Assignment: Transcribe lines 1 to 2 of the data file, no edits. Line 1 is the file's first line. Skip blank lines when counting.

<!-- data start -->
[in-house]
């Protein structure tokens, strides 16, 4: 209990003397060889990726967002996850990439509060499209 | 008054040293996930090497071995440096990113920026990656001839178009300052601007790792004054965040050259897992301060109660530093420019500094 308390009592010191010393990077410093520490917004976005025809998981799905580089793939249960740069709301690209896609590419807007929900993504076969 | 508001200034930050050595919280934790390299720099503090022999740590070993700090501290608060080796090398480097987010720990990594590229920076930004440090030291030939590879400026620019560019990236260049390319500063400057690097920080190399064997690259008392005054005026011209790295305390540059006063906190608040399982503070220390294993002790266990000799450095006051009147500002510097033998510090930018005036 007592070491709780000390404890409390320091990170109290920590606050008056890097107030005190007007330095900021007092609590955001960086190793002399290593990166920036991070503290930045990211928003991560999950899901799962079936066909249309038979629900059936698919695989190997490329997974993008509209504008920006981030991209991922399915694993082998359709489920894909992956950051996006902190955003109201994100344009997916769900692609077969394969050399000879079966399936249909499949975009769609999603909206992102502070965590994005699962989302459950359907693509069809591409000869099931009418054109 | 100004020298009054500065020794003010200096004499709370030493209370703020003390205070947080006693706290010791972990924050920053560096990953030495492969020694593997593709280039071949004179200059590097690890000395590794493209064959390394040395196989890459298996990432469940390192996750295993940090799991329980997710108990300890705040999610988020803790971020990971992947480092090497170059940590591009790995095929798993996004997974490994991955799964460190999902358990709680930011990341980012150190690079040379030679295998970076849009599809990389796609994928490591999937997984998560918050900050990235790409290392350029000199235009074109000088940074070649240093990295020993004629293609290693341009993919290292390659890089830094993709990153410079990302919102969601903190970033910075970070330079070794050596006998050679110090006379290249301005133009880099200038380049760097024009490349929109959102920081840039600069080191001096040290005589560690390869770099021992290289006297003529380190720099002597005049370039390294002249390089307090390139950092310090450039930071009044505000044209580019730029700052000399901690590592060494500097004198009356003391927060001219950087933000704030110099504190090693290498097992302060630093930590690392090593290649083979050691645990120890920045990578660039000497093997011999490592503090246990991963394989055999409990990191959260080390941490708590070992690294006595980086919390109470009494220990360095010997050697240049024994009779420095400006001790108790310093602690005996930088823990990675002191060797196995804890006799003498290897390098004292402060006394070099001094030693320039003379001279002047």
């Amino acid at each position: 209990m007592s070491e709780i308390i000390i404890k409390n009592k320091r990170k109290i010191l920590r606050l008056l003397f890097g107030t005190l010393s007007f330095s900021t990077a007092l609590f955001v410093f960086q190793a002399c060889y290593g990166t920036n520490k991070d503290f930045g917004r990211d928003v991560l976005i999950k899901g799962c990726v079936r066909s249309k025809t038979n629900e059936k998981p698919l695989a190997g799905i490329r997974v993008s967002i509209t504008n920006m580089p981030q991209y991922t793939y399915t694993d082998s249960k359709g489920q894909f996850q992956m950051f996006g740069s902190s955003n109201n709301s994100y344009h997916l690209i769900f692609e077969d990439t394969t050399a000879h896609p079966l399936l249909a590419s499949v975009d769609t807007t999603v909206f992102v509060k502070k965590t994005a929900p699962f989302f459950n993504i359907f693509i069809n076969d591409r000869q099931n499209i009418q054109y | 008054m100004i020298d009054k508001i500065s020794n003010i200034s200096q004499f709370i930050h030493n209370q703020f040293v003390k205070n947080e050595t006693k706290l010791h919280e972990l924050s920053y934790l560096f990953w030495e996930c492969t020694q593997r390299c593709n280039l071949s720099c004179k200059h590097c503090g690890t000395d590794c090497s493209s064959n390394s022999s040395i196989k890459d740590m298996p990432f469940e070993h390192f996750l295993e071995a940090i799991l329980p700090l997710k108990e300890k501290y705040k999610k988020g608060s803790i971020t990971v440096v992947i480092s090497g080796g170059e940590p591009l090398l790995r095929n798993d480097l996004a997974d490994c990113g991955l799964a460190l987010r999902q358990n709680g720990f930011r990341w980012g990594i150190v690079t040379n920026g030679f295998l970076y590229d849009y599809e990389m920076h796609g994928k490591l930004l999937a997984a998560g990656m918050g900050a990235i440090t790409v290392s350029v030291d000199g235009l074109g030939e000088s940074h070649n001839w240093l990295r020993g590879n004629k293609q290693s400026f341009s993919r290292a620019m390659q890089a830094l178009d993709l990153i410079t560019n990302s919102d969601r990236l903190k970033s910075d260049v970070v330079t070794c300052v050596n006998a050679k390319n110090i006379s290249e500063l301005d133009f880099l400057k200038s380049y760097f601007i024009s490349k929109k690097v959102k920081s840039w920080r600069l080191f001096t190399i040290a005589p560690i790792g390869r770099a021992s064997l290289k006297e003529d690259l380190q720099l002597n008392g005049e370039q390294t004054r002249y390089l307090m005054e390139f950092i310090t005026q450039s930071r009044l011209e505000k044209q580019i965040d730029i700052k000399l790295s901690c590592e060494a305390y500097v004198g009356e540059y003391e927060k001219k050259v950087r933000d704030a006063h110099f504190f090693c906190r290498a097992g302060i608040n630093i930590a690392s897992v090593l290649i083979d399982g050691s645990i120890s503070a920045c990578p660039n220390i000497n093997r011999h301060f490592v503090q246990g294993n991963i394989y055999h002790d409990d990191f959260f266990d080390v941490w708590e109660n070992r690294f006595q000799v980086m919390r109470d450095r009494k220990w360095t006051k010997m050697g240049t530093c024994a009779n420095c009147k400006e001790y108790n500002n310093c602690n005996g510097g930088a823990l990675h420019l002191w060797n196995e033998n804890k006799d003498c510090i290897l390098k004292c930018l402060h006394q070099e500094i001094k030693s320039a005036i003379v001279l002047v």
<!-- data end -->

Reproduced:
[in-house]
């Protein structure tokens, strides 16, 4: 209990003397060889990726967002996850990439509060499209 | 008054040293996930090497071995440096990113920026990656001839178009300052601007790792004054965040050259897992301060109660530093420019500094 308390009592010191010393990077410093520490917004976005025809998981799905580089793939249960740069709301690209896609590419807007929900993504076969 | 508001200034930050050595919280934790390299720099503090022999740590070993700090501290608060080796090398480097987010720990990594590229920076930004440090030291030939590879400026620019560019990236260049390319500063400057690097920080190399064997690259008392005054005026011209790295305390540059006063906190608040399982503070220390294993002790266990000799450095006051009147500002510097033998510090930018005036 007592070491709780000390404890409390320091990170109290920590606050008056890097107030005190007007330095900021007092609590955001960086190793002399290593990166920036991070503290930045990211928003991560999950899901799962079936066909249309038979629900059936698919695989190997490329997974993008509209504008920006981030991209991922399915694993082998359709489920894909992956950051996006902190955003109201994100344009997916769900692609077969394969050399000879079966399936249909499949975009769609999603909206992102502070965590994005699962989302459950359907693509069809591409000869099931009418054109 | 100004020298009054500065020794003010200096004499709370030493209370703020003390205070947080006693706290010791972990924050920053560096990953030495492969020694593997593709280039071949004179200059590097690890000395590794493209064959390394040395196989890459298996990432469940390192996750295993940090799991329980997710108990300890705040999610988020803790971020990971992947480092090497170059940590591009790995095929798993996004997974490994991955799964460190999902358990709680930011990341980012150190690079040379030679295998970076849009599809990389796609994928490591999937997984998560918050900050990235790409290392350029000199235009074109000088940074070649240093990295020993004629293609290693341009993919290292390659890089830094993709990153410079990302919102969601903190970033910075970070330079070794050596006998050679110090006379290249301005133009880099200038380049760097024009490349929109959102920081840039600069080191001096040290005589560690390869770099021992290289006297003529380190720099002597005049370039390294002249390089307090390139950092310090450039930071009044505000044209580019730029700052000399901690590592060494500097004198009356003391927060001219950087933000704030110099504190090693290498097992302060630093930590690392090593290649083979050691645990120890920045990578660039000497093997011999490592503090246990991963394989055999409990990191959260080390941490708590070992690294006595980086919390109470009494220990360095010997050697240049024994009779420095400006001790108790310093602690005996930088823990990675002191060797196995804890006799003498290897390098004292402060006394070099001094030693320039003379001279002047």